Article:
Also, he was struck by some of the familiar faces who are still part of game nights at Jadwin, including PA announcer Bill Bromberg and photographer Beverly Schaefer, both of whom could be seen and/or heard during the telecast. At the same time, Jadwin looks like a completely different place these days, with so many changes that have made it a much better place to see a game.

The game was played on Dec. 9, or just about three weeks away from New Year's Day. What a silly time for the calendar to flip over, and, as you know it was done randomly then anyway.

No, the Tuesday after Labor Day is a way better day to have New Year's Day than January 1.

This could be TB's new cause - to get the New Year's holiday officially changed to the Tuesday after Labor Day.

Who's in charge of the calendar anyway? 

Tuesday, September 3, 2019

Pro Tigers

Among his new responsibilities as the football contact, TigerBlog also inherited his former colleague Craig Sachson's vote in the weekly STATS FCS Top 25 poll.

There was a preseason poll a few weeks ago, and then this past weekend was the first weekend with enough games to warrant a new poll. This was also the toughest week of voting, since a lot of FBS teams schedule FCS teams for the openers, so a lot of the better FCS teams opened with losses.

One thing TB has always hated about polls is when two ranked teams play each other, the team ranked a little lower loses in a close fashion and then that team plummets in the poll. This past weekend there was one FCS Top 25 matchup, between North Carolina A&T, No. 20 in the preseason, defeated Elon, No. 21 in the preseason, 24-21.

Seems like Elon should be ranked just behind NC A&T, right? TB left them separated by one spot.

Of course, if you're voting in the FCS poll, it's always a good idea to start with North Dakota State and go from there. The top five teams in the poll seem fairly clear, with North Dakota State followed by South Dakota State, James Madison, Eastern Washington and UC Davis is basically any order.

Princeton opens its season two weeks from Saturday, when it hosts Butler. The Bulldogs played their first game this past Saturday, when they lost to North Dakota State 57-10.

Princeton was ranked 24th in the preseason poll. Two other Ivy League schools, Dartmouth and Yale, were receiving votes.

Now that it's September, it's just a little more than two months until the Tigers face both of those teams, on back-to-back Saturdays. The first of them will be the Dartmouth game at Yankee Stadium on Nov. 9, and then it's Yale at Princeton on Nov. 16. 

This weekend was the start of a new year of Princeton Athletics, as the women's soccer team defeated St. Joe's 1-0 and lost to Boston College 2-1. Princeton and BC are perennial NCAA tournament teams, and the Eagles are now 4-0 already.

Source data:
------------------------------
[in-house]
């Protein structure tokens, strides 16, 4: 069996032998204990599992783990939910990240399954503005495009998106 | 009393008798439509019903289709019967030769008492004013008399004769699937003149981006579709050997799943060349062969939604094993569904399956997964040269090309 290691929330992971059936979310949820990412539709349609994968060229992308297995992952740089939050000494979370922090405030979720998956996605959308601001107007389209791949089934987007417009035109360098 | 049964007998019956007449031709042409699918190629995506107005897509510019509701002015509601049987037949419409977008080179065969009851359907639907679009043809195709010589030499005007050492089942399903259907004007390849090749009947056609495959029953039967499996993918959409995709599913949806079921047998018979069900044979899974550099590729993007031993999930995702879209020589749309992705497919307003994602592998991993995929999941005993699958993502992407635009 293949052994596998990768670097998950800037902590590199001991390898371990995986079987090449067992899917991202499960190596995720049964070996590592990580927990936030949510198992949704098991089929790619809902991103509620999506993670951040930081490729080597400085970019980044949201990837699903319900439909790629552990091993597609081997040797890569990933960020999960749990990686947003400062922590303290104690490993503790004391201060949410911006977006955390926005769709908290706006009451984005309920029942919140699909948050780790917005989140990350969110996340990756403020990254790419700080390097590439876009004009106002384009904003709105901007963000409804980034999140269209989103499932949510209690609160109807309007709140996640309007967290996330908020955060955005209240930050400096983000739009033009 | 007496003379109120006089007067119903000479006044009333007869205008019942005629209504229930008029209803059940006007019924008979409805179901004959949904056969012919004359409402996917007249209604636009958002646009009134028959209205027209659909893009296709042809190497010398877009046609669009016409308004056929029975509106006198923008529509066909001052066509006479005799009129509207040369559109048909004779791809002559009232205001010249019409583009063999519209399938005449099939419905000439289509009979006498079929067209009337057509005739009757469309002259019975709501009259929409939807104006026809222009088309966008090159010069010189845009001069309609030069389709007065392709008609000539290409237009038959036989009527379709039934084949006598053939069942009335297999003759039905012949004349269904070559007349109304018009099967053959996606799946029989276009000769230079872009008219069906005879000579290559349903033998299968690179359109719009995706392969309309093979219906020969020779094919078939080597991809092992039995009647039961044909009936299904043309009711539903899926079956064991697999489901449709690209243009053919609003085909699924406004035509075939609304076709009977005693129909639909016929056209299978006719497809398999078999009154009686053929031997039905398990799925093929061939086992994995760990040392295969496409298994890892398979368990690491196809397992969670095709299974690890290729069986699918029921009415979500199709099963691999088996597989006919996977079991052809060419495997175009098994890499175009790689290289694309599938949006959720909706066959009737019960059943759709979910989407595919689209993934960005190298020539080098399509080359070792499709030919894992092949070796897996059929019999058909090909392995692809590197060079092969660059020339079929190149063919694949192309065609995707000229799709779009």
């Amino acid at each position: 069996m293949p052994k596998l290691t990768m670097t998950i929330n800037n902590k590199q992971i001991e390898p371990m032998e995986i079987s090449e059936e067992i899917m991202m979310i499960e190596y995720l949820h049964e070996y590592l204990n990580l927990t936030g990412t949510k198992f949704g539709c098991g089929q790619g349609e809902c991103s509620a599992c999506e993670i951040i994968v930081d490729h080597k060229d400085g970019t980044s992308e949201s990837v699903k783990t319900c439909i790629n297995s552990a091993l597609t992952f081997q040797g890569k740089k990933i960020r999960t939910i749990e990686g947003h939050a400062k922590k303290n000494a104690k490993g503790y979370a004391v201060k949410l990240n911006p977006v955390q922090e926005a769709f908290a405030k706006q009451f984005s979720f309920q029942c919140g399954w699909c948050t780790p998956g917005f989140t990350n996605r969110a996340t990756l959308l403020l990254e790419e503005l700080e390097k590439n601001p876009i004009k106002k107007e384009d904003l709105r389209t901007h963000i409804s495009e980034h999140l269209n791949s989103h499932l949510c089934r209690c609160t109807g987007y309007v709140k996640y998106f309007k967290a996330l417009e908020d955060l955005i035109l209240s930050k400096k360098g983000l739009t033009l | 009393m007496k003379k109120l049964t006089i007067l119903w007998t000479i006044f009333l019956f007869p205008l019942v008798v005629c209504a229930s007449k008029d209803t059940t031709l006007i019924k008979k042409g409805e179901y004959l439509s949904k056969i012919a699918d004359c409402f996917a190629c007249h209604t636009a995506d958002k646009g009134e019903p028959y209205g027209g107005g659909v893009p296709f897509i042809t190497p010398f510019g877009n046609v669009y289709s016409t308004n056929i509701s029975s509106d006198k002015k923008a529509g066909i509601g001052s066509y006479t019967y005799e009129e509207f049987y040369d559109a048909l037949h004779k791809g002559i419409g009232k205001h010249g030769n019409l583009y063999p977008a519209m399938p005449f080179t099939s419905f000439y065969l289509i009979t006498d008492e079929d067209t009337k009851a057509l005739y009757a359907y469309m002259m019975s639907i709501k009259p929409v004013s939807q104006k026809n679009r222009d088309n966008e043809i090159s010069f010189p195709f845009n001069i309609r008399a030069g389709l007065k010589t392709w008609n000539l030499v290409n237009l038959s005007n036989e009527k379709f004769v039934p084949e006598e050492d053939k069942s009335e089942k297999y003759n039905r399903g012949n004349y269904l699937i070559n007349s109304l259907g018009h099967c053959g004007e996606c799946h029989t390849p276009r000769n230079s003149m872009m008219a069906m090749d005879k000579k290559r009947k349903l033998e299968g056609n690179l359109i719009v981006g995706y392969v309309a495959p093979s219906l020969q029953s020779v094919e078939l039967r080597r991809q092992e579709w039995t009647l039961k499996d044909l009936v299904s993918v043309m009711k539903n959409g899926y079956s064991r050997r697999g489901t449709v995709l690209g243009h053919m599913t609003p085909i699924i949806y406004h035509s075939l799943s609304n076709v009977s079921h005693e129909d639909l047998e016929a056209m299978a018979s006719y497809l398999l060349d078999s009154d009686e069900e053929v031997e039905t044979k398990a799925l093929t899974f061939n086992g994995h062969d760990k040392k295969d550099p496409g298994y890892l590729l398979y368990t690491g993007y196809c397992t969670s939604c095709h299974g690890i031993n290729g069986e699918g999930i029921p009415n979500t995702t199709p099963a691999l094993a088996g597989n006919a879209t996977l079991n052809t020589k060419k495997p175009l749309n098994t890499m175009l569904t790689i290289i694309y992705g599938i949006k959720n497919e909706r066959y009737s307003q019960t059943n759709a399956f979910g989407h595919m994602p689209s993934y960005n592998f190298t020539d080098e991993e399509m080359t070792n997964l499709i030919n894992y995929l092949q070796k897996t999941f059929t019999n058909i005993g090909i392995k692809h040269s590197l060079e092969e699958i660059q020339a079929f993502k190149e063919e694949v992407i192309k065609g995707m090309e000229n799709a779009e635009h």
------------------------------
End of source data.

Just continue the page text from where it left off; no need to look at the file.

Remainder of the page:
TigerBlog was mostly focused this weekend on two Princeton Athletics stories.

The first was NFL cuts.

Princeton had six players in NFL camps heading into Saturday's 4 pm deadline for teams to get from 90 players to 53. That's a brutal situation all around, with minute differences separating the last few players yet with the difference between making it and not making it so drastic.

John Lovett, the two-time Bushnell Cup winner, was already on injured reserve with Kansas City, which gives him something of a redshirt year. The Chiefs were very high on Lovett and the versatility and intensity that he displayed at Princeton, and he was probably a lock to make the 53-man roster had he not hurt his shoulder.

As for the other five, they all got cut on Saturday, which probably was to be expected. The flip side of the NFL cut downs is that a lot changes after the deadline passes.

Seth DeValve, in his fourth NFL season, was cut by Cleveland, the only team he'd played for, and then picked up fairly quickly by Jacksonville. Record-setting Princeton wide receivers-turned-NFL tight ends Jesper Horsted (Chicago) and Stephen Carlson (Cleveland) were cut Saturday and then signed to the practice squads for their teams.

Horsted made a huge late run to almost get onto the 53-man roster. He made two great catches in the final preseason game and had eight catches in the last two games, not to mention a HEADLINE STORY on the Bears' website.

That's a pretty good picture no?

The two players who also got cut were quarterback Chad Kanoff and defensive lineman Caraun Reid, both of whom have excellent chances of finding a new team as the season starts to unfold.

The other big story from this weekend was the continuing evolution of Mike Ford into an important piece for the New York Yankees. The former Ivy League Pitcher and Player of the Year reached double figures in home runs in a very dramatic way Saturday, when he gave the team a 5-4 win over Oakland with a pinch hit home run in the bottom of the ninth: